When I used to work in an oil company, and when I was working for non-profit organizations, one of the things I had to sit through every six months or so was a strategic planning session. I say "sit through´ because I was younger then, and I didn´t always see the greater purpose in what we were doing. In fact, I was often far more interested in doing "stuff´ to be interested in taking the time to figure out what stuff it was that we were going to be doing.
What I truly didn´t realize then was the opportunity that I was wasting. Now that I am out on my own and I fill every position from CEO to janitor in my company, I would relish the opportunity to sit around in a room with everyone involved in a project and determine the direction of the short and long term future. Or at least that´s what I relished until a couple of weeks. It was then that I realized that I could quit longing to have a whole group of people involved in the same project in a room, removed from their normal work, just planning and dreaming and imagining. I could quit longing because it is really, really easy to find time on the schedules of everyone in the company to get together and plan when you are everyone in the company.
So, that´s what I did — my company had an off-site. And we did it up right, too. I cleared my schedule for an afternoon and I headed out somewhere where there was no phone and no computer. I started out by going for lunch, because that´s a surprisingly nice treat when you work at home. Then I went off and grabbed a coffee and got right to it.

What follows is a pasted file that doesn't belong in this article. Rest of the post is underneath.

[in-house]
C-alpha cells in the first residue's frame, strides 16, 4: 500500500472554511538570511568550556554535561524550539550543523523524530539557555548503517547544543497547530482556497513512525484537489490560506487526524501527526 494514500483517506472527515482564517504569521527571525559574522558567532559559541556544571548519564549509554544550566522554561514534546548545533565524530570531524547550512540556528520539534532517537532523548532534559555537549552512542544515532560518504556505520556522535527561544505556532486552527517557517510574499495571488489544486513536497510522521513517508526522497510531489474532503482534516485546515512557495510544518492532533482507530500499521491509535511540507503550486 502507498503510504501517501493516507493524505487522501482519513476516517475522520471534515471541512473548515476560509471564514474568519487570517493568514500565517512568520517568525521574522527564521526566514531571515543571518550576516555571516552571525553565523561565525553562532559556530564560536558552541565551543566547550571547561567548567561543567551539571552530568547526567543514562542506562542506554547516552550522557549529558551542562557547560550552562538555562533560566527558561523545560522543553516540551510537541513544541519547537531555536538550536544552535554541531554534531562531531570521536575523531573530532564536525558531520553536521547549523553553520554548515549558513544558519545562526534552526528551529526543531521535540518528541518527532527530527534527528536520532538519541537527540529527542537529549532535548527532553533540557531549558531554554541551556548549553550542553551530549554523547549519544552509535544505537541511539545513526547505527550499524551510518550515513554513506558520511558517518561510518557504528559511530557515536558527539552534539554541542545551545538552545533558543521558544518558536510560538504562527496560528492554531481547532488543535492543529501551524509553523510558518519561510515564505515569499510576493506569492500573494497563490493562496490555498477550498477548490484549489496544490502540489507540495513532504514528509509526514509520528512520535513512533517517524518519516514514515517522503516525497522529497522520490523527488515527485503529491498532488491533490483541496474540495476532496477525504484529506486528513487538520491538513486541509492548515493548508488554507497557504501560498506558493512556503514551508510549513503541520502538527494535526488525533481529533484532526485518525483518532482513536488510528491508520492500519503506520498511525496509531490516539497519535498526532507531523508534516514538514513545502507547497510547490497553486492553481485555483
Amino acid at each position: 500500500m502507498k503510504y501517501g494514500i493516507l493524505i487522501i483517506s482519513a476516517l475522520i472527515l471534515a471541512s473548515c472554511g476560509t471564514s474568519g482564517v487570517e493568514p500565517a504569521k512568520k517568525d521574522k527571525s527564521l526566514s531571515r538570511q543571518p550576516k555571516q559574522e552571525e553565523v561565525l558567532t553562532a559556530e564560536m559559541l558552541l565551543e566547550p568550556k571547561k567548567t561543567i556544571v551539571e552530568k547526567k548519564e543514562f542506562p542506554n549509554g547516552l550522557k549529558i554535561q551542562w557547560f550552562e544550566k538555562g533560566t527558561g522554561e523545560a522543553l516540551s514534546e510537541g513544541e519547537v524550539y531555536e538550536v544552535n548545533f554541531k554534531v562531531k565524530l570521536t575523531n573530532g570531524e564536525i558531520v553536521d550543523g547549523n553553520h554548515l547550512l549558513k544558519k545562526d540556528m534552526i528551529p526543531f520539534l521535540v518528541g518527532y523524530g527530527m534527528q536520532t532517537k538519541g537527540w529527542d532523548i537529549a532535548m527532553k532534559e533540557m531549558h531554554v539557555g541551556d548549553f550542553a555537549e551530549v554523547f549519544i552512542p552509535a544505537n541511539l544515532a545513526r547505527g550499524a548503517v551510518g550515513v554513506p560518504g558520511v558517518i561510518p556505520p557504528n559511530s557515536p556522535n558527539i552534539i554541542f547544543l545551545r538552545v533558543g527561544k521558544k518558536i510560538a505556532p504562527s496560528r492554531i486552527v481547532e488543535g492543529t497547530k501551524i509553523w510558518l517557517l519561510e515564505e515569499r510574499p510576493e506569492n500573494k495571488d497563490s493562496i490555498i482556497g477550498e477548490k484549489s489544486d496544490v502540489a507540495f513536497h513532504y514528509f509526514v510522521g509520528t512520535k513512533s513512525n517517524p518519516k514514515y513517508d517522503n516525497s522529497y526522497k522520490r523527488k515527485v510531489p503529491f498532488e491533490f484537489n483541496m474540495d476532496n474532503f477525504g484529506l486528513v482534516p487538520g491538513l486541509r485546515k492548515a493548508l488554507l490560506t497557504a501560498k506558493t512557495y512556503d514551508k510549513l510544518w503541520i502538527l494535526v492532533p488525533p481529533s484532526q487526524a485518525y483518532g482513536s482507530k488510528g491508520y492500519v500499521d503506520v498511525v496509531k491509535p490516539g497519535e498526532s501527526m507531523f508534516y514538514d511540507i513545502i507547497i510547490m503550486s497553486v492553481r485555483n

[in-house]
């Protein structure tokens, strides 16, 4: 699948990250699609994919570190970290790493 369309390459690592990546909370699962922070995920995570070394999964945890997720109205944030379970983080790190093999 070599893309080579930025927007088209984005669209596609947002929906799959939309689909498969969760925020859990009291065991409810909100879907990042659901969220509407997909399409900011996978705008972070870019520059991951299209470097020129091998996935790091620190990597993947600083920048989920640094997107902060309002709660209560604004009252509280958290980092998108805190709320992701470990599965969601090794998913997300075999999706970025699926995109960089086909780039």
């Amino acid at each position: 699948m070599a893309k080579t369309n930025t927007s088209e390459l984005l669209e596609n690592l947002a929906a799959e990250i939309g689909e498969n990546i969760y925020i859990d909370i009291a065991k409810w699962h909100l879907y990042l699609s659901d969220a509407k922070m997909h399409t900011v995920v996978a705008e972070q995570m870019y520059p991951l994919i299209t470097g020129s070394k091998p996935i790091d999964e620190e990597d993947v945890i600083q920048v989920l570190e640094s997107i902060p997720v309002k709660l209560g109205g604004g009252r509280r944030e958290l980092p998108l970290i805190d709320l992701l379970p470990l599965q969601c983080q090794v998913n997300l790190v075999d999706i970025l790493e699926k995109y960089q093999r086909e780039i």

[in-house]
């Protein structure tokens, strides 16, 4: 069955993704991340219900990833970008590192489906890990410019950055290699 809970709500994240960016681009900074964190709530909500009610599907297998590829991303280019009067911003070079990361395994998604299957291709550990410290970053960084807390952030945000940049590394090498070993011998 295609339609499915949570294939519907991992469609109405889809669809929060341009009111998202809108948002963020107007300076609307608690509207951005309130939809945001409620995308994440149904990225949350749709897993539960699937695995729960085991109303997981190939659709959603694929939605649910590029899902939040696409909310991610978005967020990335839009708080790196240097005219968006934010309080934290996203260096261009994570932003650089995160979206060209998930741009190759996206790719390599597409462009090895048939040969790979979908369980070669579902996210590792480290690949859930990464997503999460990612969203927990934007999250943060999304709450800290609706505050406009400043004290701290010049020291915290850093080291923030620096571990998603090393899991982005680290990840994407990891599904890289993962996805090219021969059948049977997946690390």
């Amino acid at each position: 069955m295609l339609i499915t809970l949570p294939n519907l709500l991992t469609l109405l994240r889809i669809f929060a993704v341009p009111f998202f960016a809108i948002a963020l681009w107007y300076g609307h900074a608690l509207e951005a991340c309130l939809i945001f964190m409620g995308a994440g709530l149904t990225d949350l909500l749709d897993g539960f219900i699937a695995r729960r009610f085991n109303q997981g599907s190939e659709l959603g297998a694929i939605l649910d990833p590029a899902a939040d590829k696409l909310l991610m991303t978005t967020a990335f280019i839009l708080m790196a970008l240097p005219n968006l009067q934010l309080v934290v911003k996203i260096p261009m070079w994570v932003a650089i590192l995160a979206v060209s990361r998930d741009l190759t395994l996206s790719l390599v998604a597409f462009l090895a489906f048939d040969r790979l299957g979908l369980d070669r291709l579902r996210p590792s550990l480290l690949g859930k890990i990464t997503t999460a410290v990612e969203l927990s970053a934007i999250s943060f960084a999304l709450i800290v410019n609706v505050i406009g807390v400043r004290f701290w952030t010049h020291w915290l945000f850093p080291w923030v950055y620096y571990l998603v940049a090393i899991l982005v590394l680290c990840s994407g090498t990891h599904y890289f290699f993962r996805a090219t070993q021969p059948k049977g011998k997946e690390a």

I´ve had thoughts of the future and the paths I want to follow at the various forks in the road that come up professionally for a while now. Nothing profound and dramatic — just questions of which direction I should focus. I was slowly getting a little bit further along every time I had a few minutes to think about it, but it was a slow and tedious process. I sat down at the corporate strategic planning session, took out a pad of paper, wrote "The Future´ on the top of the first page, and let every word in my mind pour out. Four hours and half a tree later, I had a pretty good sense of what the next steps were and what I had to do to get there. It was, quite simply, the most productive afternoon I have had in a long time.
If you work by and for yourself, there is nothing I could recommend more than taking some time off-site to brainstorm and plan. I know you probably try to build that kind of thing into every day, and so do I. Still, the new surroundings and the absence of distractions made the whole experience incredibly valuable and productive. And everyone in my company agrees.